Take the doctrine of God’s “aseity”—absolute self-sufficiency. According to Protestant (and Catholic) scholasticism, including much conservative evangelical theology, God cannot be affected by anything outside himself. He is “pure actuality without potentiality.” Who would guess that from just reading the Bible? I wouldn’t. And yet it is touted by many conservative evangelicals as orthodox doctrine not to be questioned. To question it is to dishonor God and detract from his glory!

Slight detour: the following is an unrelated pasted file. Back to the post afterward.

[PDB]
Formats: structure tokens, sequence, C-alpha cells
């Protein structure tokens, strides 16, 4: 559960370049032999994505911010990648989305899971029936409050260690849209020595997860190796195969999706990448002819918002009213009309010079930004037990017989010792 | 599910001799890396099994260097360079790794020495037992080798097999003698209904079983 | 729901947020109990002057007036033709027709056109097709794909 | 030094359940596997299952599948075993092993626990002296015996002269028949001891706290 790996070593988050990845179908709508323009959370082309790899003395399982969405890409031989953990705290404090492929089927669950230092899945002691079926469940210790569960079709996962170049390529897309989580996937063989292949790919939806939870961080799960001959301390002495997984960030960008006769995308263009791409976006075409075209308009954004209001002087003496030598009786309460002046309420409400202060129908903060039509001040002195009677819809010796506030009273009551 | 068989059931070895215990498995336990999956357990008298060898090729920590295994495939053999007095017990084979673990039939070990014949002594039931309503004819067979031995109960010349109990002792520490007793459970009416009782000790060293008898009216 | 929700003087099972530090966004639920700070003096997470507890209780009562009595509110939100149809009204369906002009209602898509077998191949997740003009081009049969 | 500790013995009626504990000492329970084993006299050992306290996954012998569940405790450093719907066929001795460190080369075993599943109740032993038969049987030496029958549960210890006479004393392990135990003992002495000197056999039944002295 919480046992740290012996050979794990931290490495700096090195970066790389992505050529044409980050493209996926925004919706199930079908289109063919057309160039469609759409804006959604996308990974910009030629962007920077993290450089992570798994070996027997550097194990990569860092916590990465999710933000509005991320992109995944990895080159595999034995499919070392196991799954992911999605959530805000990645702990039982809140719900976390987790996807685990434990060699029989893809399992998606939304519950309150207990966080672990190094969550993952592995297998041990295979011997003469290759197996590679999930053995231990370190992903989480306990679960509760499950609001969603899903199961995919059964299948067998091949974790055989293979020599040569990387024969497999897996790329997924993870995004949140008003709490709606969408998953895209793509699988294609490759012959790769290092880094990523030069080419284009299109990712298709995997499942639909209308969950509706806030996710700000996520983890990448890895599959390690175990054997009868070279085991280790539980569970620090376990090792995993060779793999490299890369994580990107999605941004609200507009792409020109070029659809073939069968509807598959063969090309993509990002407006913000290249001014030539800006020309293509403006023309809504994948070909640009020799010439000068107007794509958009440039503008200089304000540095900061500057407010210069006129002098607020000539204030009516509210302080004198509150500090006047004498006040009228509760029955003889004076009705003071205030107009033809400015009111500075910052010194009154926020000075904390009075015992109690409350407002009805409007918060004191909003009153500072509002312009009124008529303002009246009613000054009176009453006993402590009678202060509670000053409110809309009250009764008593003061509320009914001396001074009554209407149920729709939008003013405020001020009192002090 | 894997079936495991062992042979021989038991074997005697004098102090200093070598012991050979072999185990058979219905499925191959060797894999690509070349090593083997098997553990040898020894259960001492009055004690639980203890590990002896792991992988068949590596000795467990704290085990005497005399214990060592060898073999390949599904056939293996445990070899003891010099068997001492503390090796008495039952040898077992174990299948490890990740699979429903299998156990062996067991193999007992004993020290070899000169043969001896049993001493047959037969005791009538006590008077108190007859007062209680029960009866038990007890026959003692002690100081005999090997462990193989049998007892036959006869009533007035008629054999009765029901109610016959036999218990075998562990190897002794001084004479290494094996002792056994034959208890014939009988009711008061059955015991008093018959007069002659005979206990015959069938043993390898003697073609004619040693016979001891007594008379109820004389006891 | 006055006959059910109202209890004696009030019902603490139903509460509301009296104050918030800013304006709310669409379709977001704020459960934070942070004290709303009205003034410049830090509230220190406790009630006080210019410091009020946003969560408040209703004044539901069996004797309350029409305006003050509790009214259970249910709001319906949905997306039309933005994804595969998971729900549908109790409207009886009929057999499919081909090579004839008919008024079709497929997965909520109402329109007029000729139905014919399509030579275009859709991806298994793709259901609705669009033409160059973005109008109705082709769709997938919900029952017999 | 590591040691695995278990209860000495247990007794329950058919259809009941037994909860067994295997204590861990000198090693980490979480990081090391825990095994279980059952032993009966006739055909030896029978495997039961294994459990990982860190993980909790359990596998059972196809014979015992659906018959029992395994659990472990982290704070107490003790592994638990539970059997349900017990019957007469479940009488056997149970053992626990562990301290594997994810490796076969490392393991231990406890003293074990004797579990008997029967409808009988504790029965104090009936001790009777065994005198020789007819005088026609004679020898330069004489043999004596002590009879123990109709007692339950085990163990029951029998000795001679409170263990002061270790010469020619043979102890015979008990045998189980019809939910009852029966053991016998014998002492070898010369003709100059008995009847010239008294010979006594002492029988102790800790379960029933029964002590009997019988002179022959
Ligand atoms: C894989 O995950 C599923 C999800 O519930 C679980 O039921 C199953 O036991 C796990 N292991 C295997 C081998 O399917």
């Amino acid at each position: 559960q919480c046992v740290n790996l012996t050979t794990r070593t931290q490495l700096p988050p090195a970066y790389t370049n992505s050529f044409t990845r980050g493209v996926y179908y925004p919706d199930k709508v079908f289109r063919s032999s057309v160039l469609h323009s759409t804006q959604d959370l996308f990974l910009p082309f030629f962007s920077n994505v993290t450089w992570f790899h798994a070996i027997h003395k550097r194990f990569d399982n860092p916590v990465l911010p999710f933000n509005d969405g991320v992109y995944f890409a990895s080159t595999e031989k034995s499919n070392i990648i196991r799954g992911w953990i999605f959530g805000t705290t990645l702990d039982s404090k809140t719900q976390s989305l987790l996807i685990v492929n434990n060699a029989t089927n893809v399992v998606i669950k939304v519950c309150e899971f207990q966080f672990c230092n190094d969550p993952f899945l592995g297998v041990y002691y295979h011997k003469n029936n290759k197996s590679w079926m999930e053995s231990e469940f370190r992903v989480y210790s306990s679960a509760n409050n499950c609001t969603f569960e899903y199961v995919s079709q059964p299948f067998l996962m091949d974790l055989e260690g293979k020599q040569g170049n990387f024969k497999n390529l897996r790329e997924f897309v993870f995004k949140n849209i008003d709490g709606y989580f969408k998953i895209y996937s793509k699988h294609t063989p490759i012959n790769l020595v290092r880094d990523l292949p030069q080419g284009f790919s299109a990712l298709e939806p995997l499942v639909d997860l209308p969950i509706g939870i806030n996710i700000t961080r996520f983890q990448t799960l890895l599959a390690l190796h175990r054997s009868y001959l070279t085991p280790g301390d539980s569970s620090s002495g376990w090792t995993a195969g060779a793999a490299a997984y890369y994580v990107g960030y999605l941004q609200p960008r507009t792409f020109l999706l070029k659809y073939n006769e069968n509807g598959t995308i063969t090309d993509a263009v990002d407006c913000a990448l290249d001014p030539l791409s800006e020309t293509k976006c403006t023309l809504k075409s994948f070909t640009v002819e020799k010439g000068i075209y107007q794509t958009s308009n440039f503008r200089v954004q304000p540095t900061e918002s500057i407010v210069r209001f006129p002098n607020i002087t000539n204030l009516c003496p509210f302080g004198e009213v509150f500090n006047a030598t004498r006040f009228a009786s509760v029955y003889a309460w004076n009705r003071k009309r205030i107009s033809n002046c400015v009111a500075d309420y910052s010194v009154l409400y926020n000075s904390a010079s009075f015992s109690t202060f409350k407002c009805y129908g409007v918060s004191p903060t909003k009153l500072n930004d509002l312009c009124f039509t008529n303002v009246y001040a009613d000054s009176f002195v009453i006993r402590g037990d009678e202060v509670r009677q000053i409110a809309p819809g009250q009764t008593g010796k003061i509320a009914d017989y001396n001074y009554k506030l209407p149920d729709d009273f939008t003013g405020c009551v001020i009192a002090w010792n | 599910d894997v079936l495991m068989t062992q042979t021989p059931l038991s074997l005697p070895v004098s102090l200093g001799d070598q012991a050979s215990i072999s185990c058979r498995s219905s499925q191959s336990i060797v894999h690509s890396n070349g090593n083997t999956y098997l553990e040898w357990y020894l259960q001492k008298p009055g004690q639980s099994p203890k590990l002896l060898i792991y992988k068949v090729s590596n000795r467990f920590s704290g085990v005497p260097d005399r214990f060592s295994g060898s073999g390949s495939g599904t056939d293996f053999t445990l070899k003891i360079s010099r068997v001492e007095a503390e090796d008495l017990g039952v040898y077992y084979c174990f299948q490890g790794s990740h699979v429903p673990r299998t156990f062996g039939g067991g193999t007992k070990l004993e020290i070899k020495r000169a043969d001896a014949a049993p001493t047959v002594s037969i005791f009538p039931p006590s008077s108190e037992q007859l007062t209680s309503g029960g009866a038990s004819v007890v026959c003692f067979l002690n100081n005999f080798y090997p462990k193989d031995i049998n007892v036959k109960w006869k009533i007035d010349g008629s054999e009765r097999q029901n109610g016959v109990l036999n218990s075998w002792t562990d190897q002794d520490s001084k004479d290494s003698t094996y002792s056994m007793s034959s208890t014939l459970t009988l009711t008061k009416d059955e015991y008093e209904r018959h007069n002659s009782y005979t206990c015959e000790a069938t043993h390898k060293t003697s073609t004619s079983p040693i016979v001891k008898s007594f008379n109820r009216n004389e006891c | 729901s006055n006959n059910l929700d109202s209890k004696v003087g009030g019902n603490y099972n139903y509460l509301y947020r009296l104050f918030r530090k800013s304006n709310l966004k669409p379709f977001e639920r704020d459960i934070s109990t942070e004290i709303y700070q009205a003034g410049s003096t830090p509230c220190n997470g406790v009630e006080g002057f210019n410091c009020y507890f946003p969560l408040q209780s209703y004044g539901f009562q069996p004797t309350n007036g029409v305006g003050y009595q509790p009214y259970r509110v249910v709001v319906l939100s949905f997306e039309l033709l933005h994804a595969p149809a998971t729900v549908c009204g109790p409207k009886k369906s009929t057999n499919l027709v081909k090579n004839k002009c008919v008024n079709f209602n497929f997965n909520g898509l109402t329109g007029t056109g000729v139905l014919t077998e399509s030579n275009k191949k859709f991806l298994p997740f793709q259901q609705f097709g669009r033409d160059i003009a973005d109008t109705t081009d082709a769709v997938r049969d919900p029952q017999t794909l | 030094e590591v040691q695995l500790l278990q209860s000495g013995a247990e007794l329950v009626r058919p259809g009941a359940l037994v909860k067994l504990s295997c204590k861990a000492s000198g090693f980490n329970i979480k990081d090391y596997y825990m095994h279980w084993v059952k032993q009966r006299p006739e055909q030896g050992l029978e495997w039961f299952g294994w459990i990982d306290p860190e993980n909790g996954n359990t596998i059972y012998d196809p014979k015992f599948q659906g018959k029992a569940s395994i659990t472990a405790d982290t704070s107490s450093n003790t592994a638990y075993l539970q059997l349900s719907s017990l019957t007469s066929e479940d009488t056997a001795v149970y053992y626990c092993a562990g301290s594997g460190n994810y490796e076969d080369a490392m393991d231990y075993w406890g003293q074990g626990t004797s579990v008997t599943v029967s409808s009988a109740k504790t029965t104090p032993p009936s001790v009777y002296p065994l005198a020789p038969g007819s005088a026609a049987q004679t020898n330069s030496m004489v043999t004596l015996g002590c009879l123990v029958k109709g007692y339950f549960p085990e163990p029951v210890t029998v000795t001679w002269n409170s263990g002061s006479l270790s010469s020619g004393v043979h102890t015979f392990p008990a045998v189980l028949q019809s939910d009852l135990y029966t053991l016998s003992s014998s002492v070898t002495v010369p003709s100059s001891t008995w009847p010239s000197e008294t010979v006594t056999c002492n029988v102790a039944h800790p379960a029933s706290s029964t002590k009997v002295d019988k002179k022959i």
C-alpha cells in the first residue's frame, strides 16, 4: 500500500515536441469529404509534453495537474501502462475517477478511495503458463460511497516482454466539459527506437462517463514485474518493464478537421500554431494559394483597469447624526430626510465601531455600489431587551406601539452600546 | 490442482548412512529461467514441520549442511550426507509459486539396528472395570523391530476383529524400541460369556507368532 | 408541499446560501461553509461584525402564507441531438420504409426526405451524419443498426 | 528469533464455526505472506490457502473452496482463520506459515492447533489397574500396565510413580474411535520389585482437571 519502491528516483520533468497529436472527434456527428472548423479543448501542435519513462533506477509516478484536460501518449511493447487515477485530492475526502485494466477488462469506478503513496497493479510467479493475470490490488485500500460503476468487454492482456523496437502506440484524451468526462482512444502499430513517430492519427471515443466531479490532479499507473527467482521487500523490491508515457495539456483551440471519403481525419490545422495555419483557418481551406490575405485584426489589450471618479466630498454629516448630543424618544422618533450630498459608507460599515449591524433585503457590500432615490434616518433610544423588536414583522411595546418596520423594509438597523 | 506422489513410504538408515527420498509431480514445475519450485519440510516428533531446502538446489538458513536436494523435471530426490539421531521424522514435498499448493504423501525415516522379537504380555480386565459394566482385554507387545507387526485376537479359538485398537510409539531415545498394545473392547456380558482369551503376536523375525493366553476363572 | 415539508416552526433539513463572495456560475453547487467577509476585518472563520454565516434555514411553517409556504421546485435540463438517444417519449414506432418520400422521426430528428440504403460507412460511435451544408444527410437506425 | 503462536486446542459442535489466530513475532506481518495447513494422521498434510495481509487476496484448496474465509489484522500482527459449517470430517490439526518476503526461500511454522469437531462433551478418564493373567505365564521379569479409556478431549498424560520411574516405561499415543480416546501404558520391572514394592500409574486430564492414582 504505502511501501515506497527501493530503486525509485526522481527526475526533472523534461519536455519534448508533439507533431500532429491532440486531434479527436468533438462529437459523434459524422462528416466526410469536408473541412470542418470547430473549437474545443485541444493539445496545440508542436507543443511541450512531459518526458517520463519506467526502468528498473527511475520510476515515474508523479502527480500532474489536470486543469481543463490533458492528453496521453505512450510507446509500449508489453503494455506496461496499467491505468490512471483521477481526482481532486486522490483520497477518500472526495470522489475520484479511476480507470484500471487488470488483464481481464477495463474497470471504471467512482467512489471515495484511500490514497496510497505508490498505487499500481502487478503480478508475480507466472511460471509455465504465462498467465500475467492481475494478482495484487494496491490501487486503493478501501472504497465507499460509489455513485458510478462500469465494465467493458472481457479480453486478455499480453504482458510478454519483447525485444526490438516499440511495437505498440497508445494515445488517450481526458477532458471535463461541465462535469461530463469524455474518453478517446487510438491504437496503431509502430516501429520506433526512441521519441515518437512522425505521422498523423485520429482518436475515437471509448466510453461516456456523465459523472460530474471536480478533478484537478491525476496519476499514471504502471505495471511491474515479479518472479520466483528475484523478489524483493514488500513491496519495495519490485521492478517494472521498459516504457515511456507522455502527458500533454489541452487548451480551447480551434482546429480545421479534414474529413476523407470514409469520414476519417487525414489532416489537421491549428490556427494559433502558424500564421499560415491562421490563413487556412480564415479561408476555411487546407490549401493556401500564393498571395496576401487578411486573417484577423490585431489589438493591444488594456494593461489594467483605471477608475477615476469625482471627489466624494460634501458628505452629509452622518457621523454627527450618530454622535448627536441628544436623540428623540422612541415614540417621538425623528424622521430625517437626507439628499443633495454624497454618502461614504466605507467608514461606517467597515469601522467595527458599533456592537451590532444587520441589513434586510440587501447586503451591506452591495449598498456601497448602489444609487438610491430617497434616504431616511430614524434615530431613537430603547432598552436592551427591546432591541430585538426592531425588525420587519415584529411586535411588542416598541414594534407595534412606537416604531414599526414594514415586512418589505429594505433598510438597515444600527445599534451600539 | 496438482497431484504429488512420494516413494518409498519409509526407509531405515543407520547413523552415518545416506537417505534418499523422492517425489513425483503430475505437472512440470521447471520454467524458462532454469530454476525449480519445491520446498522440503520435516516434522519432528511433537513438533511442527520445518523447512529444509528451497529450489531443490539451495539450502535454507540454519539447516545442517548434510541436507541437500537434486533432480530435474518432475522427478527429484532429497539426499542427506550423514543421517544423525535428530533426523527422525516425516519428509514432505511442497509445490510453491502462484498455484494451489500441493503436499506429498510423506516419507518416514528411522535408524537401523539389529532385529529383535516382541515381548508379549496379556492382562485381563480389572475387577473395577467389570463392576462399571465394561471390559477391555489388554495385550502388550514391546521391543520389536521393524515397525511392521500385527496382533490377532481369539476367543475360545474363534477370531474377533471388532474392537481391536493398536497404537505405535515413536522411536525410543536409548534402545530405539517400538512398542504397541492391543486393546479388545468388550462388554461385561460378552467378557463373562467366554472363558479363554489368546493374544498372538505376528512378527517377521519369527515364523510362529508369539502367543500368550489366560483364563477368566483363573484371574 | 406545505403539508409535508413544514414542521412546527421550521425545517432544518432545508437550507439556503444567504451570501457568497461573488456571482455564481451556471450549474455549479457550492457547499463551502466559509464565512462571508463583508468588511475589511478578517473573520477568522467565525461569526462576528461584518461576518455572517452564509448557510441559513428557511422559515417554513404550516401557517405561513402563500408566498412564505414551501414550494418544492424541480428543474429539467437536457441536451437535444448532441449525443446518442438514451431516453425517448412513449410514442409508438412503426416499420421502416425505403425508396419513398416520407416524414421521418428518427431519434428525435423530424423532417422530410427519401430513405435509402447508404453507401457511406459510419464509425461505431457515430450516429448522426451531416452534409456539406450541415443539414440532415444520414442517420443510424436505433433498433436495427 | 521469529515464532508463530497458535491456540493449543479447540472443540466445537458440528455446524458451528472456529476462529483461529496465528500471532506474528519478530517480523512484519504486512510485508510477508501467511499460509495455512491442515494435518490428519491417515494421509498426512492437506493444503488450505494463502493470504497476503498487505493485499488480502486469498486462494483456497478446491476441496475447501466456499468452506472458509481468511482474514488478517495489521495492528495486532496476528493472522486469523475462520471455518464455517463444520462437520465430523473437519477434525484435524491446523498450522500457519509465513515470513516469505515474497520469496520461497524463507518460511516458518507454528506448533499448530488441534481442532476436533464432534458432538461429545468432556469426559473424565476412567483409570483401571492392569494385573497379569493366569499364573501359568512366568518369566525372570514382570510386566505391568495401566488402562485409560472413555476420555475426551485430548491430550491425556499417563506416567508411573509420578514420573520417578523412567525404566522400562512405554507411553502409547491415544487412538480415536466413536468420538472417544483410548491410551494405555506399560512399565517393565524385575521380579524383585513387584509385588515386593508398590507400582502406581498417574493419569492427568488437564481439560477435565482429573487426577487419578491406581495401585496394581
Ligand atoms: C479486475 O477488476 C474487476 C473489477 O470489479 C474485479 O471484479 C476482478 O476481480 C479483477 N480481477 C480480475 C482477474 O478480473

I much prefer “biblical personalism”—a term I borrow from Emil Brunner. I don’t agree with Brunner about everything, but he was right to take the doctrine of God back to the Bible and strip it of philosophical theism—especially attributes derived from the Greek idea of perfection. The God of the Bible is intensely personal, relational, interactive, emotional, even reactive. Or shall we throw Hosea out of the Bible? Oh, I remember—from seminary: it’s all “anthropomorphism.” There is anthropomorphism in the Bible (God does not literally have hands or eyes as we do except in the incarnation), but to attempt to explain the passions of God in Hosea (and other parts of the Bible) as all anthropomorphism is to start down the road of de-personalizing God. The end point is [Paul] Tillich’s Ground of Being or Being Itself. (Of course, conservative evangelicals never arrive there, but sometimes what they say about God’s attributes leaves one cold as ice with God seeming to be unfeeling and anything but relational.)